Most of the gardens I saw had what looked like dry river beds running through them – meandering channels lined with larger stones. These are apparently bioswales – most of the time they are purely decorative, but when the monsoon rains come, they help to divert excess water into the washes. Bioswales can also be used to trap pollutants (such as herbicides?) and stop them entering water courses.

Maguey (Agave avellanidens), plus an unidentified Yucca

As you might imagine, there are pests. Ground squirrels can be a problem – they’ll eat plants, and burrow under them. ‘Cotton Tails’ (rabbits) are everywhere, and we know what damage they can cause. But hell, they’re cute! And a fabulous example of natural selection too – a creature that has, over millions of years, evolved very effective camourflage, along with a bright, white tail that bobs up and down as it runs, so that it can be clearly seen by predators. There are insect pests too, for instance, a cochineal insect that attacks prickly pears, causing their leaves to turn purple. Useful if you want to make some red dye though.

There are larger, more dangerous animals. Owls that will happily take a small dog for instance – pampered pooches can’t be left out in the yard. There are coyotes and Bobcats, and even the occasional mountain lion in some areas. And gardening becomes more of a high risk occupation when you know there’s a chance of encountering rattlesnakes and scorpions. I’m guessing that business insurance for gardeners is more expensive than in the UK.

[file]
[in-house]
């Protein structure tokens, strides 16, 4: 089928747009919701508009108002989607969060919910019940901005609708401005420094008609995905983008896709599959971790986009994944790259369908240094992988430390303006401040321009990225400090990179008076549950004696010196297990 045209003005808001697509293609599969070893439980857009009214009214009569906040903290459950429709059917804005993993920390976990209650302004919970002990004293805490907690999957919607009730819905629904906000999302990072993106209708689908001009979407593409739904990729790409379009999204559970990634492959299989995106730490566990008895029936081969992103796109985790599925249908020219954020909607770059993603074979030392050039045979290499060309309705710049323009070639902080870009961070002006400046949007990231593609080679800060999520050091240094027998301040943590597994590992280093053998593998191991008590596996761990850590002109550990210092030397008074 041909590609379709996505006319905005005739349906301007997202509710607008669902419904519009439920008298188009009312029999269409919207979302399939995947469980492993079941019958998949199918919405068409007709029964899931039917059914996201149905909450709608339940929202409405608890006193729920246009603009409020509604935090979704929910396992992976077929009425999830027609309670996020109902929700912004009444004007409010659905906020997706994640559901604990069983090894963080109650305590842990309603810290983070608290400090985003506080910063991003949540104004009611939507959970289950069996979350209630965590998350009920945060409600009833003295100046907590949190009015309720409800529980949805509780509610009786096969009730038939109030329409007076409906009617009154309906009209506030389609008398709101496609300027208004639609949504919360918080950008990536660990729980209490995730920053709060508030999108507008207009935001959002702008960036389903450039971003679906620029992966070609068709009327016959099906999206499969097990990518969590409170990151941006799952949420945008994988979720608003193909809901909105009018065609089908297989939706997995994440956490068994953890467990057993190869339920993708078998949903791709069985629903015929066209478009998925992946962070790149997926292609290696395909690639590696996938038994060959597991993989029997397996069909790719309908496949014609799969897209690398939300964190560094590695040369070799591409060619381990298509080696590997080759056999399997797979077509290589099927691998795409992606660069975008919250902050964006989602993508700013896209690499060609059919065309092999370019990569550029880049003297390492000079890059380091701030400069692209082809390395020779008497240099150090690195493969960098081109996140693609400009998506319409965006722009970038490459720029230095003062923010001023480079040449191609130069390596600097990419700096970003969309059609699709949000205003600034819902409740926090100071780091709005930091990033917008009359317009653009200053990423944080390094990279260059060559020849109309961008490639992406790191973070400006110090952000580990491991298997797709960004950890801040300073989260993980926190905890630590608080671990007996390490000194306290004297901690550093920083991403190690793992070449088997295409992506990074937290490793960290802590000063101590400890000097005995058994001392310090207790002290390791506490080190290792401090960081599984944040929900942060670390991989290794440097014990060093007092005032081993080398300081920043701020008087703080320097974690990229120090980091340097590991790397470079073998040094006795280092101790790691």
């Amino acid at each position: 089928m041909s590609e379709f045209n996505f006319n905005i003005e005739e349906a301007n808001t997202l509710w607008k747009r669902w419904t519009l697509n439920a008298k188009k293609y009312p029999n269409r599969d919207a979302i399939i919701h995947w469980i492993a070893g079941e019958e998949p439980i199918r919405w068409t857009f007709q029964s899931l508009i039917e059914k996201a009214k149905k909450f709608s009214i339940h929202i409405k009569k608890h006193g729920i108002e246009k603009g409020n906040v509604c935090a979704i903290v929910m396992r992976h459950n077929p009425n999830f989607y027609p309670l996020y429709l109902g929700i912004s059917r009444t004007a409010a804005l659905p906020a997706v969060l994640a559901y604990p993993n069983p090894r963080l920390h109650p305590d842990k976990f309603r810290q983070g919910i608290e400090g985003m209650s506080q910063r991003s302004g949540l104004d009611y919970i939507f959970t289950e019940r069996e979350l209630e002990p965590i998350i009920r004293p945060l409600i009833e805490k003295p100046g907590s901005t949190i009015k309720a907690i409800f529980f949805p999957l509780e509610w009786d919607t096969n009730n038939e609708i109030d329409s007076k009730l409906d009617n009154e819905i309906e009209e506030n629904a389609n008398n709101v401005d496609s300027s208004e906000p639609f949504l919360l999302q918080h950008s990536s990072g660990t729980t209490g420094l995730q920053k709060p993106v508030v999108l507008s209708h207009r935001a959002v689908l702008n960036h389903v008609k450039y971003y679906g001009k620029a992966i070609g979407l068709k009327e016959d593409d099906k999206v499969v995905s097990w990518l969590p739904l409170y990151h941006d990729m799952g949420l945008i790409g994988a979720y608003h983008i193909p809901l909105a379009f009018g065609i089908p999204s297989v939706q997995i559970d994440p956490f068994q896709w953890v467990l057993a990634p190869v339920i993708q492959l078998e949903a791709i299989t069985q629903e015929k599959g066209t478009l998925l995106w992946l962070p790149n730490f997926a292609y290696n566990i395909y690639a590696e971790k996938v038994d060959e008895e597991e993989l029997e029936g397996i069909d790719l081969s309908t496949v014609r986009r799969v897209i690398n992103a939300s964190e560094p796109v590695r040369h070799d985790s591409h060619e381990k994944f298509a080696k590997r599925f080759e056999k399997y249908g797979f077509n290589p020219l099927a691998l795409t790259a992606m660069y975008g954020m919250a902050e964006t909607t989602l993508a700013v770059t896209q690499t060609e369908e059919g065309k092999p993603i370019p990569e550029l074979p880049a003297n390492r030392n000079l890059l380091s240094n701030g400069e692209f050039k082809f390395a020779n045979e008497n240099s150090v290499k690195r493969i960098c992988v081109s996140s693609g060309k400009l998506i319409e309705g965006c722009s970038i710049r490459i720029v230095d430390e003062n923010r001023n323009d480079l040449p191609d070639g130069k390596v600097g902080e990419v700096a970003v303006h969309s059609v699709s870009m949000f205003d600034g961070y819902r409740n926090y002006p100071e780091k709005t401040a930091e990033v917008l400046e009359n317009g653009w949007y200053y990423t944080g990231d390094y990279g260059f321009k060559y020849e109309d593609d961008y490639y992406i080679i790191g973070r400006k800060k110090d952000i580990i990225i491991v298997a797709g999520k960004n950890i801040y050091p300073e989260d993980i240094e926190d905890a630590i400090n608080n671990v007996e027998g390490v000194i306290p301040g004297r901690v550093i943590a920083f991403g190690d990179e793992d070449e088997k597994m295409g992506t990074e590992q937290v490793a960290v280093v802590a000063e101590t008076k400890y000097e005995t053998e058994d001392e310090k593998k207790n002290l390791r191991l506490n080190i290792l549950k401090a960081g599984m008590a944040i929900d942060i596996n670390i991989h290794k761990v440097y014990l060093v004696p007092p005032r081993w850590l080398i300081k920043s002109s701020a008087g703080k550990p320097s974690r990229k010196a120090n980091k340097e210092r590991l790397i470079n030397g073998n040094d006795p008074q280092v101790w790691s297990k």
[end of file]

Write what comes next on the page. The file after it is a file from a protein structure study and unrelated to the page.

Unidentified Agave, & Chihuahuan Snowball (Thelocactus macdowellii)

When I first arrived in Arizona the landscape, the gardens and the utility planting schemes all looked a bit sparse, a bit dry – a bit mean and uninteresting. But the longer I stayed, the more interesting they became – the more I began to appreciate it all. So many of the plants – particularly the cacti and the agaves – provide very interesting structural, architectural shapes and textures. And there are some wonderful flowers too. Many of them, such as the agaves, are rich in nectar and attract humming birds and butterflies. There’s a plant called Ocatillo, which looks like a rosette of large, dead sticks, until the rains come, when it sprouts fresh green leaves and, at the tip of each stem, a bright red flower. The cacti produce some very impressive blooms too, though I was there a bit early to see many of them do it. And in the spring the ground, which for much of the year has been dry and barren, becomes carpeted with wild flowers. There may not be a cold season (except in the mountains) but Arizona does have distinct seasons, albeit in a different way to the UK.

I love travelling to different parts of the world, particularly because I love to see the different plants that grow in other climates and habitats. Arizona may be a difficult habitat to love at first sight, but it certainly grows on you.

Desert Botanical Gardens, Phoenix